What Is Backcountry Sledding?
The terminology ‘backcountry sledding’ simply refers to sledding in an area which is isolated, remote and underdeveloped in much a similar fashion to ‘off-piste’ ski-ing. The main benefits are that the nature of the terrain you’ll be sledding on will be far more fun and varied than what you’d be accustomed to on as opposed to, say, snowboarding on an Alpine slope in winter.
Therefore, it can be a lot more challenging. It can also be a lot more dangerous too given that it’s off the beaten track and away from the more controlled environments of the snowboarding slopes so you really have to know what you’re doing. However, if you’re a proficient snowboarder, it’s certainly a far cheaper way to get your thrills and spills with it being very much a ‘do-it-yourself’ activity.
How Backcountry Sledding Differs From SnowboardingBackcountry sledding involves a combination of directional control, flotation, padding and a binding system. The sled is constructed of a strong plastic material with the snow-side surface having various grooves to help with directional control.
Because of its plastic construction with its large amount of snow side surface area, this makes it ideal for keeping the sled afloat in deeper snow conditions which you’re likely to encounter more when sledding in a backcountry area such as open-mountain bowls and gladed steeps which are powder-filled. Therefore, because of a lack of a metal edge and the fact that they are designed for a lower centre of gravity, it is harder to directionally control a backcountry sled where the snow is packed tight or on icy surfaces which are where snowboards and alpine ski-ing come into their own.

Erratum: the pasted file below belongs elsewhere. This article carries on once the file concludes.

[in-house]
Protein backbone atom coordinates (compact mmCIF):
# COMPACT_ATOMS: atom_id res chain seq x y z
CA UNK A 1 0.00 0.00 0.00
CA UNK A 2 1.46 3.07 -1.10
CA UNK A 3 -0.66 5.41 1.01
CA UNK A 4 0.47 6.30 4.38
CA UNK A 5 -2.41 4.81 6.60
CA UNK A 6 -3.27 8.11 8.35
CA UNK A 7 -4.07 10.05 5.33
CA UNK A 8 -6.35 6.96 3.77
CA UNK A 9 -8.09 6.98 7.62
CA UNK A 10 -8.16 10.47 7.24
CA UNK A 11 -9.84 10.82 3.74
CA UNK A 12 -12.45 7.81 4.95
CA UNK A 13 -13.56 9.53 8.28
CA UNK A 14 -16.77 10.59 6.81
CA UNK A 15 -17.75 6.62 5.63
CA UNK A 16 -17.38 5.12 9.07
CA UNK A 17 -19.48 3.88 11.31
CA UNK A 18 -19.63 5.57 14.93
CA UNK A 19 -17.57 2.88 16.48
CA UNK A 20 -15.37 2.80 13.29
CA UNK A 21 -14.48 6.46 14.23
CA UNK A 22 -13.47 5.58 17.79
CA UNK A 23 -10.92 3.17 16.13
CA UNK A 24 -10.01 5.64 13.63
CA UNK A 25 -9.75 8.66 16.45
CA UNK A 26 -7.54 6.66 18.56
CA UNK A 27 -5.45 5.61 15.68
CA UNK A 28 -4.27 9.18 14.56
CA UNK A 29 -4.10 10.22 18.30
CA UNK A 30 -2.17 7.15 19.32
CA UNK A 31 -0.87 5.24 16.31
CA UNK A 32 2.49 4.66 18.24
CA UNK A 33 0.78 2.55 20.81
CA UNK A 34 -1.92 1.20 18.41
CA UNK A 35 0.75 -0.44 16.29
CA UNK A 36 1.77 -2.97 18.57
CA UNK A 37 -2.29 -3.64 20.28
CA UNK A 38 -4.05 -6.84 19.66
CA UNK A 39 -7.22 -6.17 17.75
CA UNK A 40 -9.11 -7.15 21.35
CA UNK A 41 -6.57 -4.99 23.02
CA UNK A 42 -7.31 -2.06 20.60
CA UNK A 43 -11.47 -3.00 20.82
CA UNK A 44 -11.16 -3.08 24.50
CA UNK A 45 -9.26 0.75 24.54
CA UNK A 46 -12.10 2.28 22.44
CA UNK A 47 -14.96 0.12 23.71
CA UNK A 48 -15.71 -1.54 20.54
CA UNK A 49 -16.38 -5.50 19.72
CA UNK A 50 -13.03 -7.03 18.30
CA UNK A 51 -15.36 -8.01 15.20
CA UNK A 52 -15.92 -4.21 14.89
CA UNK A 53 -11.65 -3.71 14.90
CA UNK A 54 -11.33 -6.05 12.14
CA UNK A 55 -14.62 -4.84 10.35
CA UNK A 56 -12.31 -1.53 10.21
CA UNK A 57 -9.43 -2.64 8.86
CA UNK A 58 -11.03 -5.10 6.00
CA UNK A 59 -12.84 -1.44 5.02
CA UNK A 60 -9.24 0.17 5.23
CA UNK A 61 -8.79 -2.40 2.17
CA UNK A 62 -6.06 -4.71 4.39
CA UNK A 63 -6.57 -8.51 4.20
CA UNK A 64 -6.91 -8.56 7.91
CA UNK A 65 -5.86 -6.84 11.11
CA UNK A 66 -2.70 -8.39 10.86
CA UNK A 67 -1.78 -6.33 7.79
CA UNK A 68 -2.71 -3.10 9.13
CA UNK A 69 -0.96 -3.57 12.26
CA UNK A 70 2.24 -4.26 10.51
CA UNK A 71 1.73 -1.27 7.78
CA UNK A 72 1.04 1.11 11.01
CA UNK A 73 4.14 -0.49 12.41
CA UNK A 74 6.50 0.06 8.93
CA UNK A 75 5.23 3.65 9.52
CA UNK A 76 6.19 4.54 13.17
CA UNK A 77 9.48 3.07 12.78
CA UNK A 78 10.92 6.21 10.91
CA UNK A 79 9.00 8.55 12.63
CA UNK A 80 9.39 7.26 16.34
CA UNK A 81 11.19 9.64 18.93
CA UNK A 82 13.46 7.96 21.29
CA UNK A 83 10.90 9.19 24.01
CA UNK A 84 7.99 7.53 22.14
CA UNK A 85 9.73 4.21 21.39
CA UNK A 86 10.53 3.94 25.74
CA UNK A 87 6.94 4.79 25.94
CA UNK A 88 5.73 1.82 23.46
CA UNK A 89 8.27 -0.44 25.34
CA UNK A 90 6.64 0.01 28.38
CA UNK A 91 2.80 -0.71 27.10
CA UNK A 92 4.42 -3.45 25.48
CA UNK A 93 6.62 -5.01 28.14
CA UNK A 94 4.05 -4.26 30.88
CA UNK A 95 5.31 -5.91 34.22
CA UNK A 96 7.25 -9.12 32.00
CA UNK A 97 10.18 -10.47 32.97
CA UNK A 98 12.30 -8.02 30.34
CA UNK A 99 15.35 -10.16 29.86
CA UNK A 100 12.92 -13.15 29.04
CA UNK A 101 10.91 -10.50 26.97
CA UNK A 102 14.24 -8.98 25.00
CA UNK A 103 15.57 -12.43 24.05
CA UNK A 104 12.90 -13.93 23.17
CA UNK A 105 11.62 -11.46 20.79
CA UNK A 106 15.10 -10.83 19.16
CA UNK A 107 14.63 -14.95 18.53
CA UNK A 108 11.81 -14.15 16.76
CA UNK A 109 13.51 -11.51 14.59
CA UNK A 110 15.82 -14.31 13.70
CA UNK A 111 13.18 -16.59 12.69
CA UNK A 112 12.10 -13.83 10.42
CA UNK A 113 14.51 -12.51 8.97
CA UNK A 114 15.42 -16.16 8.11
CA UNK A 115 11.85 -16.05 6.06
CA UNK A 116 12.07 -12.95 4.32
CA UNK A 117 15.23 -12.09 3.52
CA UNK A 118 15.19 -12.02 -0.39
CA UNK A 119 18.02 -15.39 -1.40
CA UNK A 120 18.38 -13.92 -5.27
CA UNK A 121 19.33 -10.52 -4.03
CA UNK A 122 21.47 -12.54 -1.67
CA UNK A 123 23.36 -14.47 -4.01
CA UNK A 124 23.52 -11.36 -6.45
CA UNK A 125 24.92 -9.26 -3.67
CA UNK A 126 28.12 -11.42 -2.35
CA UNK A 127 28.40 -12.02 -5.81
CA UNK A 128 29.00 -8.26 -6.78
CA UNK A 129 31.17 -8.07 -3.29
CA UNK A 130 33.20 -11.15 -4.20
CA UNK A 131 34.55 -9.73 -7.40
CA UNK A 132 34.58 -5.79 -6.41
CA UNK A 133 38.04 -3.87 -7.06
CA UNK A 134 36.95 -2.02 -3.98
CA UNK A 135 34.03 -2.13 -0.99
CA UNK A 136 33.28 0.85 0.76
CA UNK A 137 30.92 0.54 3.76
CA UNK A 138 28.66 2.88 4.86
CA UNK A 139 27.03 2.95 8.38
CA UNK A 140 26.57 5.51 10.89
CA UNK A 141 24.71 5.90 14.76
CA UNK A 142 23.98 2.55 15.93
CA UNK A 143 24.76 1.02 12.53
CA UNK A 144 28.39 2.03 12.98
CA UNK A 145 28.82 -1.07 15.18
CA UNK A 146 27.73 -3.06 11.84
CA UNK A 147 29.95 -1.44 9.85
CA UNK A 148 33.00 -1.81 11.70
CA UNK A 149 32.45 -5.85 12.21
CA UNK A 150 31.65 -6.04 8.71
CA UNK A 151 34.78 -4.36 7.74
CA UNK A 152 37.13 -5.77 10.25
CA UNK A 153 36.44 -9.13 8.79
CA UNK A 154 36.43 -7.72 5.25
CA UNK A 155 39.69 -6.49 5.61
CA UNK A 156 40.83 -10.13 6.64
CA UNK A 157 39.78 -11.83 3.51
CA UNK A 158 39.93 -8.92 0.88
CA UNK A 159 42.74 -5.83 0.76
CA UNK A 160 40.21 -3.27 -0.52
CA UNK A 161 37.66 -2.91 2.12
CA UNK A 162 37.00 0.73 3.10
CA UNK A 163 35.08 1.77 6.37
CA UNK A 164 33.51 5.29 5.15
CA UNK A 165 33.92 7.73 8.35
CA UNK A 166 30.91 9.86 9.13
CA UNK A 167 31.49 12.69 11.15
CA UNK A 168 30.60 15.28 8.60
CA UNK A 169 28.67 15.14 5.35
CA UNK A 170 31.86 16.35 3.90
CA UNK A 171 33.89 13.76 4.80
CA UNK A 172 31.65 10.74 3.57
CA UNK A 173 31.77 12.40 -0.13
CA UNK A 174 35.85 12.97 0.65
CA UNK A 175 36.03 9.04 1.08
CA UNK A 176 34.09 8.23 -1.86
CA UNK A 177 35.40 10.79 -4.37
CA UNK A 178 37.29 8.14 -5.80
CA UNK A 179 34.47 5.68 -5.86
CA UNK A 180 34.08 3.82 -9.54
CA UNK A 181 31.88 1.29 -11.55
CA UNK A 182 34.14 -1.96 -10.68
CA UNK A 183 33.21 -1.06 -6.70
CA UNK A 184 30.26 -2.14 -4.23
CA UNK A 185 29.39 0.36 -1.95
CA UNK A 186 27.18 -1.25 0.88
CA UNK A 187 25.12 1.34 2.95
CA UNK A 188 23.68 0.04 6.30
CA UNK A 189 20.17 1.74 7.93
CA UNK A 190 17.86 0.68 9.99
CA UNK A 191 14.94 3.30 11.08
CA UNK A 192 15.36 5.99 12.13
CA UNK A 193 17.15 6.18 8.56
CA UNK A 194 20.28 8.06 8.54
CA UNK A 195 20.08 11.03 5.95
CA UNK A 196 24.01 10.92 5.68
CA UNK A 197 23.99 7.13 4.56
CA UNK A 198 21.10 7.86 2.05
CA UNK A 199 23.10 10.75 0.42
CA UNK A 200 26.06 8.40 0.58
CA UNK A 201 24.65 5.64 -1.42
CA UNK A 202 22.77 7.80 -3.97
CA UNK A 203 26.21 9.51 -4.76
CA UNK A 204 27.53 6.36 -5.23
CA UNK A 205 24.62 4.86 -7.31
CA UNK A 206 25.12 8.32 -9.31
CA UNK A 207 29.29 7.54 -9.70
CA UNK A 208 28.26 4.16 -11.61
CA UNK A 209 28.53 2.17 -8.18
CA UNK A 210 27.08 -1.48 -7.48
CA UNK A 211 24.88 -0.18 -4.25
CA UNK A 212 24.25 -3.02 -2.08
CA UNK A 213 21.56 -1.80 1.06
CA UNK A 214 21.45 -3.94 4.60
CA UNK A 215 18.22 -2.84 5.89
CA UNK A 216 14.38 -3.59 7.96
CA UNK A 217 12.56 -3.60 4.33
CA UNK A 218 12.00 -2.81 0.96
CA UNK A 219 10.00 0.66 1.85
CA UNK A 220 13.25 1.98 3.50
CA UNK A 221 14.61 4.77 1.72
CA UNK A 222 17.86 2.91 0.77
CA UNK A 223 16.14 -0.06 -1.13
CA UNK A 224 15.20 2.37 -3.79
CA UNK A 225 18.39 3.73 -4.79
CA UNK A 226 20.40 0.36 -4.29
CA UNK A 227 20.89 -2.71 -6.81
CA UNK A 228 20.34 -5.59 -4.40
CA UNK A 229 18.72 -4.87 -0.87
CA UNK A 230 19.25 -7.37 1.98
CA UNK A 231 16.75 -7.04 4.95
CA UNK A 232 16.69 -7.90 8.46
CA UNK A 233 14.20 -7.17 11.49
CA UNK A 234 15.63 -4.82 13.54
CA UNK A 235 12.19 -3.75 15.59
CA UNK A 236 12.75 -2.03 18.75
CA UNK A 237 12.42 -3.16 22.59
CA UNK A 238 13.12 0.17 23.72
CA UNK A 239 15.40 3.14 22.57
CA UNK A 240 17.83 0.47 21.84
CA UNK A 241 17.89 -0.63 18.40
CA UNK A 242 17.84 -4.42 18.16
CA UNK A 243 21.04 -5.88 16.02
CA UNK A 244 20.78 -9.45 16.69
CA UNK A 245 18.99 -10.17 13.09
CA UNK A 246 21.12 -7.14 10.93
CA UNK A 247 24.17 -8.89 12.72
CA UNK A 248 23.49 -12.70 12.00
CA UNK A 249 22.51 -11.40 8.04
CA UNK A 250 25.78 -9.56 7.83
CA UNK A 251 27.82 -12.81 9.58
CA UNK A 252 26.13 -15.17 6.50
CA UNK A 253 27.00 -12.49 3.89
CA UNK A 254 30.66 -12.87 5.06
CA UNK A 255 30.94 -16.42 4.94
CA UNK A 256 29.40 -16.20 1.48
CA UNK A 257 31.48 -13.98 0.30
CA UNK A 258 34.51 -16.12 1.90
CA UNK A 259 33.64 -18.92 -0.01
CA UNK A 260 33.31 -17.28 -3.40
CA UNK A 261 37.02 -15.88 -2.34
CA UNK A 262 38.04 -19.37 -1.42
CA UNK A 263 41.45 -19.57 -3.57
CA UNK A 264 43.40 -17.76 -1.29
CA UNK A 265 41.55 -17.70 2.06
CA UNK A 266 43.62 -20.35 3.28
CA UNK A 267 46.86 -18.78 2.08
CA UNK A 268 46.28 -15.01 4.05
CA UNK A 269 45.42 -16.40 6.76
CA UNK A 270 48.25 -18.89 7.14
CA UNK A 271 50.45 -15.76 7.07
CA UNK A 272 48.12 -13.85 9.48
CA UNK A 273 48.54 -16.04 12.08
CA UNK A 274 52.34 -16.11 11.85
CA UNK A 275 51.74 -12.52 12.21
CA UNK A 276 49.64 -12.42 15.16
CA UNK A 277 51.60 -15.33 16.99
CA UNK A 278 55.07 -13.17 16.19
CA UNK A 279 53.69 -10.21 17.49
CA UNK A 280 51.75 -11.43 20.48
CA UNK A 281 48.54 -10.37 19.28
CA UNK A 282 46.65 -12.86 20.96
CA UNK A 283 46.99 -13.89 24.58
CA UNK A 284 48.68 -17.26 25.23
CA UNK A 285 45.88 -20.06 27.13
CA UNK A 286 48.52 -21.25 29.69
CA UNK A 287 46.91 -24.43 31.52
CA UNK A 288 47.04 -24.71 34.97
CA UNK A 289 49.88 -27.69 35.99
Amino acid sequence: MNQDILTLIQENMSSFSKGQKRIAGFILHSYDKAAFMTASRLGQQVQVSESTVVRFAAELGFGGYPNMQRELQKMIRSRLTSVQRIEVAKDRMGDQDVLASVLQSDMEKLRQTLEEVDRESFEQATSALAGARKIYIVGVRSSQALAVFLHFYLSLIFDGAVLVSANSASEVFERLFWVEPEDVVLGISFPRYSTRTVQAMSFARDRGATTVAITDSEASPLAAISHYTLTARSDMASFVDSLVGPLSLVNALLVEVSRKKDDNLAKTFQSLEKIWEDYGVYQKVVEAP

Modern backcountry sleds also have a binding system which usually consists of a belt strap which is attached to the sides of the sled. With the sledder operating from a kneeling position, this strap is then attached to the sledder’s calves or thighs and connected to the other side of the sled with some form of buckle device. Unlike snowboards, backcountry sleds also have foam pads which are glued onto the sled enabling the sledder to kneel and these foam pads are there for shock absorption purposes.
Sledding and InjuriesOne of the most important issues to be aware of is that like many fun winter snow sports in which you’re travelling at great speeds, the risk of injury is never too far away and with sledding in particular, head and abdominal injuries are the most common and these are predominantly the result of collisions with a fixed stationary object. The risks become even greater if you’re backcountry sledding simply because the environment is less controlled and often more unpredictable so extra care must be taken.
Furthermore, in a similar fashion to off-piste ski-ing, it’s important that you check your insurance policy very carefully as you may find that you’re not covered for backcountry sledding which could be catastrophic if you were to suffer a serious injury whilst sledding in a location where you’re not insured.
The important thing is to know what you’re getting into first. Speak to others who have been backcountry sledding and take your cues from them. It’s all very well to want to seek out new adventure sports away from the tried and tested, but you should not compromise your safety in doing so.